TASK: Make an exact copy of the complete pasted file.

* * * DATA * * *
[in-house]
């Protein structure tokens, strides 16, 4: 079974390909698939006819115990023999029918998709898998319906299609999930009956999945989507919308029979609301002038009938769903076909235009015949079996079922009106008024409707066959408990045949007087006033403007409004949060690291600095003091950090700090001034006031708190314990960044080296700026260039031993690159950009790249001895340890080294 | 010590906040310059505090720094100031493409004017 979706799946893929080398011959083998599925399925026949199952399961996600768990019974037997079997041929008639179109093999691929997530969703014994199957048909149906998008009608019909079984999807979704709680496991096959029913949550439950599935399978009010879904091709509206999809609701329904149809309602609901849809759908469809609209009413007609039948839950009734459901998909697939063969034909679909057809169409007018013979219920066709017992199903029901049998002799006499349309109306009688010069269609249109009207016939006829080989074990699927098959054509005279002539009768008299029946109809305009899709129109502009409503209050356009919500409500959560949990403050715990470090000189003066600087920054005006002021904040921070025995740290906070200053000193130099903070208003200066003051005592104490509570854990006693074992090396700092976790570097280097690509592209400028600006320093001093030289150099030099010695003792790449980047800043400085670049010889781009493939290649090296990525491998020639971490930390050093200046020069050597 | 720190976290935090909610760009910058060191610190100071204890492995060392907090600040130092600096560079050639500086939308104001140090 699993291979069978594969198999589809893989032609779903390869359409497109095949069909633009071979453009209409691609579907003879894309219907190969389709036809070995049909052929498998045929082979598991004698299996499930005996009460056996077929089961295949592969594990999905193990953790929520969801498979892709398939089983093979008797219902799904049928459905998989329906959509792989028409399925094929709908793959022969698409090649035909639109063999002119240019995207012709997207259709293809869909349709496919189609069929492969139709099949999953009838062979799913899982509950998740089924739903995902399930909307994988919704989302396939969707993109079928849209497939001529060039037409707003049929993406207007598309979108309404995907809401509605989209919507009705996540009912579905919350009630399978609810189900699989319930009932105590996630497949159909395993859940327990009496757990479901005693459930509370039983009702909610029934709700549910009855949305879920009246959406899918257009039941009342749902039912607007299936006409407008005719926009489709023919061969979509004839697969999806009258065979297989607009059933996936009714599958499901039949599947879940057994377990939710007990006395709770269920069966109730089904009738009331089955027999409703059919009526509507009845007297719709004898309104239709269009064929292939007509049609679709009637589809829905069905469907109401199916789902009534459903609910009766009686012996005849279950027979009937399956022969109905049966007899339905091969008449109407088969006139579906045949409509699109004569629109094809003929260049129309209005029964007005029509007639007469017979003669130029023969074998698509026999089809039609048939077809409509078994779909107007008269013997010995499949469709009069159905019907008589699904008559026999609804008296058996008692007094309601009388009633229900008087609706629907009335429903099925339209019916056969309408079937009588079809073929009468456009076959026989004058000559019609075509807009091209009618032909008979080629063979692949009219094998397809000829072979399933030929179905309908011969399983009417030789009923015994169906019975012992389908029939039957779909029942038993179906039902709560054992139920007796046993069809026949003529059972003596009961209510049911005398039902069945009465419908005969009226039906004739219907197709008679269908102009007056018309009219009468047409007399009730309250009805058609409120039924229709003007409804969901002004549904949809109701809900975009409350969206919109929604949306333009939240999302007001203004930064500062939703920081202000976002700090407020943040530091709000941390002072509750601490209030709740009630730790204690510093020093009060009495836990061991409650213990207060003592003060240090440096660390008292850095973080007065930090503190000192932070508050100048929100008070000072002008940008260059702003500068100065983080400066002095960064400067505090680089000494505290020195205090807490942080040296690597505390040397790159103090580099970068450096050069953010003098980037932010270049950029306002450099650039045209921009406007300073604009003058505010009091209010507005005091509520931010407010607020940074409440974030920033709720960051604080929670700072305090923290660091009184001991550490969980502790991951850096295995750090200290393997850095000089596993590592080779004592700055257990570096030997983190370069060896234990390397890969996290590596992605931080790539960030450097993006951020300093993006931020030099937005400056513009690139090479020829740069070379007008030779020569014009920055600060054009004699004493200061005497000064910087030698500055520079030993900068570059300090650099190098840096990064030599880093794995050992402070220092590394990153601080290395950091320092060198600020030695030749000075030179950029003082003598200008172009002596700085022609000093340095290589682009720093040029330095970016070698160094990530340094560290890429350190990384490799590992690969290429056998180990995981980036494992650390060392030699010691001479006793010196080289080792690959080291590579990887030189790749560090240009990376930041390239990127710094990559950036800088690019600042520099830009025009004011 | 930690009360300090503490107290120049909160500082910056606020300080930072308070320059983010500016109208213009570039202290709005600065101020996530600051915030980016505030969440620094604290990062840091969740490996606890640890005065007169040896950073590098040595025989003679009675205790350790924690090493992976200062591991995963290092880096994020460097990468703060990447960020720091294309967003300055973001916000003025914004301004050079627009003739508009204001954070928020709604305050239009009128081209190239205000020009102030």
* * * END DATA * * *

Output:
[in-house]
């Protein structure tokens, strides 16, 4: 079974390909698939006819115990023999029918998709898998319906299609999930009956999945989507919308029979609301002038009938769903076909235009015949079996079922009106008024409707066959408990045949007087006033403007409004949060690291600095003091950090700090001034006031708190314990960044080296700026260039031993690159950009790249001895340890080294 | 010590906040310059505090720094100031493409004017 979706799946893929080398011959083998599925399925026949199952399961996600768990019974037997079997041929008639179109093999691929997530969703014994199957048909149906998008009608019909079984999807979704709680496991096959029913949550439950599935399978009010879904091709509206999809609701329904149809309602609901849809759908469809609209009413007609039948839950009734459901998909697939063969034909679909057809169409007018013979219920066709017992199903029901049998002799006499349309109306009688010069269609249109009207016939006829080989074990699927098959054509005279002539009768008299029946109809305009899709129109502009409503209050356009919500409500959560949990403050715990470090000189003066600087920054005006002021904040921070025995740290906070200053000193130099903070208003200066003051005592104490509570854990006693074992090396700092976790570097280097690509592209400028600006320093001093030289150099030099010695003792790449980047800043400085670049010889781009493939290649090296990525491998020639971490930390050093200046020069050597 | 720190976290935090909610760009910058060191610190100071204890492995060392907090600040130092600096560079050639500086939308104001140090 699993291979069978594969198999589809893989032609779903390869359409497109095949069909633009071979453009209409691609579907003879894309219907190969389709036809070995049909052929498998045929082979598991004698299996499930005996009460056996077929089961295949592969594990999905193990953790929520969801498979892709398939089983093979008797219902799904049928459905998989329906959509792989028409399925094929709908793959022969698409090649035909639109063999002119240019995207012709997207259709293809869909349709496919189609069929492969139709099949999953009838062979799913899982509950998740089924739903995902399930909307994988919704989302396939969707993109079928849209497939001529060039037409707003049929993406207007598309979108309404995907809401509605989209919507009705996540009912579905919350009630399978609810189900699989319930009932105590996630497949159909395993859940327990009496757990479901005693459930509370039983009702909610029934709700549910009855949305879920009246959406899918257009039941009342749902039912607007299936006409407008005719926009489709023919061969979509004839697969999806009258065979297989607009059933996936009714599958499901039949599947879940057994377990939710007990006395709770269920069966109730089904009738009331089955027999409703059919009526509507009845007297719709004898309104239709269009064929292939007509049609679709009637589809829905069905469907109401199916789902009534459903609910009766009686012996005849279950027979009937399956022969109905049966007899339905091969008449109407088969006139579906045949409509699109004569629109094809003929260049129309209005029964007005029509007639007469017979003669130029023969074998698509026999089809039609048939077809409509078994779909107007008269013997010995499949469709009069159905019907008589699904008559026999609804008296058996008692007094309601009388009633229900008087609706629907009335429903099925339209019916056969309408079937009588079809073929009468456009076959026989004058000559019609075509807009091209009618032909008979080629063979692949009219094998397809000829072979399933030929179905309908011969399983009417030789009923015994169906019975012992389908029939039957779909029942038993179906039902709560054992139920007796046993069809026949003529059972003596009961209510049911005398039902069945009465419908005969009226039906004739219907197709008679269908102009007056018309009219009468047409007399009730309250009805058609409120039924229709003007409804969901002004549904949809109701809900975009409350969206919109929604949306333009939240999302007001203004930064500062939703920081202000976002700090407020943040530091709000941390002072509750601490209030709740009630730790204690510093020093009060009495836990061991409650213990207060003592003060240090440096660390008292850095973080007065930090503190000192932070508050100048929100008070000072002008940008260059702003500068100065983080400066002095960064400067505090680089000494505290020195205090807490942080040296690597505390040397790159103090580099970068450096050069953010003098980037932010270049950029306002450099650039045209921009406007300073604009003058505010009091209010507005005091509520931010407010607020940074409440974030920033709720960051604080929670700072305090923290660091009184001991550490969980502790991951850096295995750090200290393997850095000089596993590592080779004592700055257990570096030997983190370069060896234990390397890969996290590596992605931080790539960030450097993006951020300093993006931020030099937005400056513009690139090479020829740069070379007008030779020569014009920055600060054009004699004493200061005497000064910087030698500055520079030993900068570059300090650099190098840096990064030599880093794995050992402070220092590394990153601080290395950091320092060198600020030695030749000075030179950029003082003598200008172009002596700085022609000093340095290589682009720093040029330095970016070698160094990530340094560290890429350190990384490799590992690969290429056998180990995981980036494992650390060392030699010691001479006793010196080289080792690959080291590579990887030189790749560090240009990376930041390239990127710094990559950036800088690019600042520099830009025009004011 | 930690009360300090503490107290120049909160500082910056606020300080930072308070320059983010500016109208213009570039202290709005600065101020996530600051915030980016505030969440620094604290990062840091969740490996606890640890005065007169040896950073590098040595025989003679009675205790350790924690090493992976200062591991995963290092880096994020460097990468703060990447960020720091294309967003300055973001916000003025914004301004050079627009003739508009204001954070928020709604305050239009009128081209190239205000020009102030």